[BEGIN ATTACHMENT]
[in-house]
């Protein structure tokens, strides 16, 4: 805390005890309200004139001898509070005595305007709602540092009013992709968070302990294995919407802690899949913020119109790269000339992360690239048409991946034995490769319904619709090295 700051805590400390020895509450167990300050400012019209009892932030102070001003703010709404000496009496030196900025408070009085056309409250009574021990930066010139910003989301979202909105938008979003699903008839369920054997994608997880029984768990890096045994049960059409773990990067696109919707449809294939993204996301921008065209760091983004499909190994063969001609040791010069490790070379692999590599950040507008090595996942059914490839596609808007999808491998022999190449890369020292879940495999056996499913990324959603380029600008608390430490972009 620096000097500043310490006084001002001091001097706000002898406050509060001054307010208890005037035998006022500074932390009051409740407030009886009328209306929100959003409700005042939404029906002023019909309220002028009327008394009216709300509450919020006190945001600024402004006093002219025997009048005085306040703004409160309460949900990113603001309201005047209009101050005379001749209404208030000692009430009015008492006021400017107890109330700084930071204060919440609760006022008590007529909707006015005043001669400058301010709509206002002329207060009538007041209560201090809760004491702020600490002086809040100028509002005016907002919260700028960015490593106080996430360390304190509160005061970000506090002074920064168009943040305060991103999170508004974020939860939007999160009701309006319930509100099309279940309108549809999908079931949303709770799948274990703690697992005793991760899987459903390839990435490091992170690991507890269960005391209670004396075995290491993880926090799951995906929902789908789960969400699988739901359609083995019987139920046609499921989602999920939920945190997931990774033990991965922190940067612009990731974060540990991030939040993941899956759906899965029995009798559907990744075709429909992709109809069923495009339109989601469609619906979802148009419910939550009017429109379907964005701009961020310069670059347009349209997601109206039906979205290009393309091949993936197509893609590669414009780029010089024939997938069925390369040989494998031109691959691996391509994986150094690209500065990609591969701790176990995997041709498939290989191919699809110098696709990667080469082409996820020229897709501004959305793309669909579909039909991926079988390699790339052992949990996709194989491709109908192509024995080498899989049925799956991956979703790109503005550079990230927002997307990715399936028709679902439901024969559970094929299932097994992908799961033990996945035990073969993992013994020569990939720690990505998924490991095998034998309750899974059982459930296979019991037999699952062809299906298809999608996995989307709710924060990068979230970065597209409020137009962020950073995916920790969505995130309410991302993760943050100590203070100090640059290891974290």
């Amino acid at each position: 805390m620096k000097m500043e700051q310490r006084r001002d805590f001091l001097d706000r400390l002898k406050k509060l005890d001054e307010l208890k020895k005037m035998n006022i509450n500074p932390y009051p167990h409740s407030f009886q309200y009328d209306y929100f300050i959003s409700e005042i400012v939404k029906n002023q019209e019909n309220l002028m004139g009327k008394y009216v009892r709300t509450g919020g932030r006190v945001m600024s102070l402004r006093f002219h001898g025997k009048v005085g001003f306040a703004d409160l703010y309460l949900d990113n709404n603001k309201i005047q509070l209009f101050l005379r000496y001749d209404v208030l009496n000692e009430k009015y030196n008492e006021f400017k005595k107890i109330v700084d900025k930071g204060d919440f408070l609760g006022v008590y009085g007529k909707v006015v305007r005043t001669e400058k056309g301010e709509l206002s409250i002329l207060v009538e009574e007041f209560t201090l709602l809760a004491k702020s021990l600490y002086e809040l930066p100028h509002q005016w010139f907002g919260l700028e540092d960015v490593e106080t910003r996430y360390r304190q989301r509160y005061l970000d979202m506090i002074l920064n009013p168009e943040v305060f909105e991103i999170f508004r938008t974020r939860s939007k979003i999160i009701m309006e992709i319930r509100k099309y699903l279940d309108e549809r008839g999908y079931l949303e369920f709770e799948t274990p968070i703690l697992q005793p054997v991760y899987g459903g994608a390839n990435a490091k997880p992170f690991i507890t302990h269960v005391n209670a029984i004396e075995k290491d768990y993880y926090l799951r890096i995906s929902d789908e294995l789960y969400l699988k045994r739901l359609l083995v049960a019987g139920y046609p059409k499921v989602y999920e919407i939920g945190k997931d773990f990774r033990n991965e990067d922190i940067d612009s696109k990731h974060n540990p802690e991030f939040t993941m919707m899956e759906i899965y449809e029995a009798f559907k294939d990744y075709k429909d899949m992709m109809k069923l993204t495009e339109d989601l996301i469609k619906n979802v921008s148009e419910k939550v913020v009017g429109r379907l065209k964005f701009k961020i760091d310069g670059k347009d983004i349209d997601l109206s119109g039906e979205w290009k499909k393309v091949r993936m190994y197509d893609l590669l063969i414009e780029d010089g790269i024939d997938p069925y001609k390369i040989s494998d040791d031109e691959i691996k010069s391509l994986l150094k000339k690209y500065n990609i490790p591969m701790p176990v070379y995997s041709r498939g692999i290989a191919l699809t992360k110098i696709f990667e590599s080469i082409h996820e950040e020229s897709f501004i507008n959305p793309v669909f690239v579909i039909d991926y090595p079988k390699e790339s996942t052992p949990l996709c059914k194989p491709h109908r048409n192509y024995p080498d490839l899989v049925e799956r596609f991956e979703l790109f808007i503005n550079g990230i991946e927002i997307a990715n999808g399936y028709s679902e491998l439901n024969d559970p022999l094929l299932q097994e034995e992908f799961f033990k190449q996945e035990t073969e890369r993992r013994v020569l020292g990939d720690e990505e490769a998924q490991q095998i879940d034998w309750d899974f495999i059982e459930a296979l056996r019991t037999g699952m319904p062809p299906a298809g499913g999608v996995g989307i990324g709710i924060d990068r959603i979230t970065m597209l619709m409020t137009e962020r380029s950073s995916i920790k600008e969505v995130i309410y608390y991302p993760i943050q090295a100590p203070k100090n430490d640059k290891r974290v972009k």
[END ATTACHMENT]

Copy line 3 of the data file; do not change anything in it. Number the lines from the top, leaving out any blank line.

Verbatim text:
């Amino acid at each position: 805390m620096k000097m500043e700051q310490r006084r001002d805590f001091l001097d706000r400390l002898k406050k509060l005890d001054e307010l208890k020895k005037m035998n006022i509450n500074p932390y009051p167990h409740s407030f009886q309200y009328d209306y929100f300050i959003s409700e005042i400012v939404k029906n002023q019209e019909n309220l002028m004139g009327k008394y009216v009892r709300t509450g919020g932030r006190v945001m600024s102070l402004r006093f002219h001898g025997k009048v005085g001003f306040a703004d409160l703010y309460l949900d990113n709404n603001k309201i005047q509070l209009f101050l005379r000496y001749d209404v208030l009496n000692e009430k009015y030196n008492e006021f400017k005595k107890i109330v700084d900025k930071g204060d919440f408070l609760g006022v008590y009085g007529k909707v006015v305007r005043t001669e400058k056309g301010e709509l206002s409250i002329l207060v009538e009574e007041f209560t201090l709602l809760a004491k702020s021990l600490y002086e809040l930066p100028h509002q005016w010139f907002g919260l700028e540092d960015v490593e106080t910003r996430y360390r304190q989301r509160y005061l970000d979202m506090i002074l920064n009013p168009e943040v305060f909105e991103i999170f508004r938008t974020r939860s939007k979003i999160i009701m309006e992709i319930r509100k099309y699903l279940d309108e549809r008839g999908y079931l949303e369920f709770e799948t274990p968070i703690l697992q005793p054997v991760y899987g459903g994608a390839n990435a490091k997880p992170f690991i507890t302990h269960v005391n209670a029984i004396e075995k290491d768990y993880y926090l799951r890096i995906s929902d789908e294995l789960y969400l699988k045994r739901l359609l083995v049960a019987g139920y046609p059409k499921v989602y999920e919407i939920g945190k997931d773990f990774r033990n991965e990067d922190i940067d612009s696109k990731h974060n540990p802690e991030f939040t993941m919707m899956e759906i899965y449809e029995a009798f559907k294939d990744y075709k429909d899949m992709m109809k069923l993204t495009e339109d989601l996301i469609k619906n979802v921008s148009e419910k939550v913020v009017g429109r379907l065209k964005f701009k961020i760091d310069g670059k347009d983004i349209d997601l109206s119109g039906e979205w290009k499909k393309v091949r993936m190994y197509d893609l590669l063969i414009e780029d010089g790269i024939d997938p069925y001609k390369i040989s494998d040791d031109e691959i691996k010069s391509l994986l150094k000339k690209y500065n990609i490790p591969m701790p176990v070379y995997s041709r498939g692999i290989a191919l699809t992360k110098i696709f990667e590599s080469i082409h996820e950040e020229s897709f501004i507008n959305p793309v669909f690239v579909i039909d991926y090595p079988k390699e790339s996942t052992p949990l996709c059914k194989p491709h109908r048409n192509y024995p080498d490839l899989v049925e799956r596609f991956e979703l790109f808007i503005n550079g990230i991946e927002i997307a990715n999808g399936y028709s679902e491998l439901n024969d559970p022999l094929l299932q097994e034995e992908f799961f033990k190449q996945e035990t073969e890369r993992r013994v020569l020292g990939d720690e990505e490769a998924q490991q095998i879940d034998w309750d899974f495999i059982e459930a296979l056996r019991t037999g699952m319904p062809p299906a298809g499913g999608v996995g989307i990324g709710i924060d990068r959603i979230t970065m597209l619709m409020t137009e962020r380029s950073s995916i920790k600008e969505v995130i309410y608390y991302p993760i943050q090295a100590p203070k100090n430490d640059k290891r974290v972009k």